BACKGROUND OF THE INVENTION
This relates to keyboards and more particularly to key arrangements for information input and retrieval keyboards.
The standard typewriter keyboard arrangement has persisted in basically unchanged form for many years and has proven generally satisfactory for most textual information applications. However, in certain applications such as for coded alphanumeric information input, it has been recognized that the standard typewriter keyboard arrangement is rather inefficient. Keyboard inefficiency tends to result in slower keying rates and in greater error rates, both very costly and undesirable in large volume information retrieval applications. Another important aspect in such applications is the ease with which the keyboard arrangement can be learned by untrained personnel.
SUMMARY OF THE INVENTION
It is accordingly an object of this invention to provide a new and improved keyboard arrangement.
More particularly, it is an object of this invention to provide a new and improved keyboard arrangement for coded alphanumeric information input, which is easy to learn and which is more efficient than heretofore arrangements.
According to one aspect of our invention, the above and other objects are attained in an illustrative embodiment of a keyboard arrangement in which the keys are arranged such that the alphanumeric keys are operated principally by one hand, e.g., the right hand. The alphabetic keys are arranged in four banks or rows, preferably staggered, with the home row including the vowel letter keys, A, E, I, O and U. The remaining alphabetic keys are arranged generally in accordance with the frequency of their use for coded alphanumeric input, with the more frequently used keys, such as B, C, D, L, M and N, disposed so as to be operated by the stronger fingers with minimum reach. Infrequently used keys, such as Q, Z, Y, X and V, are located in the more difficult to reach locations on the keyboard.
The keyboard arrangement according to our invention contemplates the operation of directional keys with the left hand to indicate the direction or field of the alphanumeric input keyed with the right hand. Functional keys employed in substantially every information input operation are arranged so as to be operated using the thumbs. In the illustrative information retrieval keyboard arrangement herein, for example, keys operated by the right thumb determine portions of the information file to be searched, and one of the keys operated by the left thumb starts the search operation.
The two-handed directional keyboard arrangement of the present invention thus minimizes the hand movement and finger reach required, in turn helping to minimize keying errors and increase keying speed. In addition, we have found that operation of the present keyboard arrangement is generally learned more easily by untrained personnel than standard typewriter keyboard arrangements.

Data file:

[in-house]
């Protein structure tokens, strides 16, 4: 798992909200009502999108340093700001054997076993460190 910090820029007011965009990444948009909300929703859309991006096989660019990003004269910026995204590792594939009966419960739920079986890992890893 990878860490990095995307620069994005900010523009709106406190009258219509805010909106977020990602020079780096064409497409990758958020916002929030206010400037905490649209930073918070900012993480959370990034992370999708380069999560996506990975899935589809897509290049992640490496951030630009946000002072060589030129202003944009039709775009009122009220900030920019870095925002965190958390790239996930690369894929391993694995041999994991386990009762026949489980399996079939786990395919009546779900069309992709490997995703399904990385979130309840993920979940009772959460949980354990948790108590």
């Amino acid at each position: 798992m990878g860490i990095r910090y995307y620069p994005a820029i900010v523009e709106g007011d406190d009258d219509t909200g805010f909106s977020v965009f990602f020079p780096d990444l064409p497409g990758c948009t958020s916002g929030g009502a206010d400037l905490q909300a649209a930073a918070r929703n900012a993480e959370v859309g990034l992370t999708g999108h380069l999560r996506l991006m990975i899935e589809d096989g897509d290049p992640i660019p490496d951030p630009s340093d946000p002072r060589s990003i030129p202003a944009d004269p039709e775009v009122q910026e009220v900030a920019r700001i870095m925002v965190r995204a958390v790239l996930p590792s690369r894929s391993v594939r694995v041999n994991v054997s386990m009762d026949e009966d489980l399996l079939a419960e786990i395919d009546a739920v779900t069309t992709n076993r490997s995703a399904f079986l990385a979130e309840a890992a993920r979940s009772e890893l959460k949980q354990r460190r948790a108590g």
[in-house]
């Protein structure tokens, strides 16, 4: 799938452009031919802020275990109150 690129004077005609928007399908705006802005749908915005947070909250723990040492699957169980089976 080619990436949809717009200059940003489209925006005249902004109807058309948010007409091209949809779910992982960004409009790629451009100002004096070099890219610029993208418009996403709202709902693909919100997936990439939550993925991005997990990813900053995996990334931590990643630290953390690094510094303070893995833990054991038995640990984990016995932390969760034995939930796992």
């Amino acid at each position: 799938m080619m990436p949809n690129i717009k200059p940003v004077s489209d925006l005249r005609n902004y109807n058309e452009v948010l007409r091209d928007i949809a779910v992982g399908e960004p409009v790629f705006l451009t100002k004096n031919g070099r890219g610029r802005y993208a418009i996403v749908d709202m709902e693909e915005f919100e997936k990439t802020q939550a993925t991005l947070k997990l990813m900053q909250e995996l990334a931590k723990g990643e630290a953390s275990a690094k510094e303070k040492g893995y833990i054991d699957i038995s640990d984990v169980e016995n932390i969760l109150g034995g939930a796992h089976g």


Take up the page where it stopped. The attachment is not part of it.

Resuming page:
In certain information retrieval keyboard applications, it is often desirable to be able to quickly search and retrieve information from various predetermined blocks and sub-blocks of information in the file. Of course, retrieval can be effected on the basis of unique alphanumeric input codes, requiring generally the operation of a plurality of keys and the learning of the particular codes involved. However, according to another aspect of the present keyboard arrangement, individual class keys are provided for effecting search or retrieval of such blocks and sub-blocks of information, the class keys being arranged advantageously in hierarchal clusters each comprising a general class key and two or more specific class keys.
These and other objects and features of the invention may be fully apprehended from the following detailed description and the accompanying drawing in which an illustrative embodiment of an information retrieval keyboard is shown arranged in accordance with the principles of the invention.
The specific embodiment shown in the drawing is illustratively depicted for use in a telephone company directory assistance position. In such use, the keyboard is operatively associated, usually on a shared basis, with a file of telephone listing information. Specific listings are retrieved in response to coded alphanumeric information keyed in by the operator. For example, the keyed input information in a directory assistance application would typically include coded manifestations of an individual or business name and of the street address therefor, e.g., the first three letters of the name and the first three letters of the street. It will be appreciated, of course, that the present keyboard arrangement may be employed advantageously in a variety of alphanumeric information input applications, for example, coding mail for electronic sorting.
Information retrieval keyboards typically comprise a number of different types of keys, including alphabetic, numeric, and function keys. According to one aspect of the present keyboard arrangement, the alphabetic or letter keys are arranged in four rows, designated 100 in the illustrative embodiment of the drawing, and are arranged so as to be operated by one hand, illustratively the right hand. The rows of alphabetic keys are preferably staggered, such as in typical typewriter keyboard fashion. The third row of alphabetic keys down from the top comprises the home row for the right hand and includes the vowel letter keys A, E, I, O and U. The keys A, E, I and O, shown in relatively heavier outline in the drawing, are the home keys for the fingers of the right hand. Advantageously, the vowel letter keys are arranged in the order shown in the drawing inasmuch as that is the order in which they are usually learned. The frequency with which the vowel letter keys are used and the fact that they are generally already known to the operator makes them advantageously suited to the home row position, particularly from the standpoint of training the operator.
The remaining alphabetic keys are arranged generally in accordance with the relative frequency of their use for coded alphanumeric input. The more frequently used keys, such as B, C, D, L, M and N, are disposed so as to be operated by the stronger fingers with minimum reach. Relatively infrequently used keys, such as Q, Z, Y, X and V, are located in the more difficult to reach locations on the keyboard. In the illustrative keyboard embodiment of the drawing, the keys B, C, D and F are arranged as the first alphabetic keys respectively of the four rows 100, ordered from the bottom to the top row. The remaining keys are arranged in alphabetical order in each row. Thus the first or top row comprises the keys F, G, H, J, K and Z; the second row comprises D, L, M, N, P, Q and Y; the third or home row comprises the keys C, A, E, I, O and U; and the bottom row comprises B, R, S, T, W, V and X.